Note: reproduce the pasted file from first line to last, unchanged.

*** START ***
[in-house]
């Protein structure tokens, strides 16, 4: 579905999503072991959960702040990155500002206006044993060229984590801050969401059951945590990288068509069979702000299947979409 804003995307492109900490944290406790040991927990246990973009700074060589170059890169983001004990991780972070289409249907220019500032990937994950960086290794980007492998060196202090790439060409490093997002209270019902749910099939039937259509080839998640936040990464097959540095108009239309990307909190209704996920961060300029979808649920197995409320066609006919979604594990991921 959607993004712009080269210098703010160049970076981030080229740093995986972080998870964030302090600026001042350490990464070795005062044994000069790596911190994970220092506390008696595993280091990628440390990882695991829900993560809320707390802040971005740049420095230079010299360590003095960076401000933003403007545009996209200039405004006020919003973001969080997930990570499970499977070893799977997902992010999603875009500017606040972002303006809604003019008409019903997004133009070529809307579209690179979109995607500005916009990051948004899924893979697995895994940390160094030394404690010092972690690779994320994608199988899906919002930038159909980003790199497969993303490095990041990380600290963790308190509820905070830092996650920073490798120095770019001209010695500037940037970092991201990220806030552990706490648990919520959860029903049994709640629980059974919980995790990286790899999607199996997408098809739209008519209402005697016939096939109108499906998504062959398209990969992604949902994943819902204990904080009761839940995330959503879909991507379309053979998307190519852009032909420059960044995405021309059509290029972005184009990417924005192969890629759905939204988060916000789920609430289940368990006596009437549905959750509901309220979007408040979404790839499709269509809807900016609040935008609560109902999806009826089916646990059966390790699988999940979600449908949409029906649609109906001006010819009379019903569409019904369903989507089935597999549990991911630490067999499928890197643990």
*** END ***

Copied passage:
[in-house]
């Protein structure tokens, strides 16, 4: 579905999503072991959960702040990155500002206006044993060229984590801050969401059951945590990288068509069979702000299947979409 804003995307492109900490944290406790040991927990246990973009700074060589170059890169983001004990991780972070289409249907220019500032990937994950960086290794980007492998060196202090790439060409490093997002209270019902749910099939039937259509080839998640936040990464097959540095108009239309990307909190209704996920961060300029979808649920197995409320066609006919979604594990991921 959607993004712009080269210098703010160049970076981030080229740093995986972080998870964030302090600026001042350490990464070795005062044994000069790596911190994970220092506390008696595993280091990628440390990882695991829900993560809320707390802040971005740049420095230079010299360590003095960076401000933003403007545009996209200039405004006020919003973001969080997930990570499970499977070893799977997902992010999603875009500017606040972002303006809604003019008409019903997004133009070529809307579209690179979109995607500005916009990051948004899924893979697995895994940390160094030394404690010092972690690779994320994608199988899906919002930038159909980003790199497969993303490095990041990380600290963790308190509820905070830092996650920073490798120095770019001209010695500037940037970092991201990220806030552990706490648990919520959860029903049994709640629980059974919980995790990286790899999607199996997408098809739209008519209402005697016939096939109108499906998504062959398209990969992604949902994943819902204990904080009761839940995330959503879909991507379309053979998307190519852009032909420059960044995405021309059509290029972005184009990417924005192969890629759905939204988060916000789920609430289940368990006596009437549905959750509901309220979007408040979404790839499709269509809807900016609040935008609560109902999806009826089916646990059966390790699988999940979600449908949409029906649609109906001006010819009379019903569409019904369903989507089935597999549990991911630490067999499928890197643990």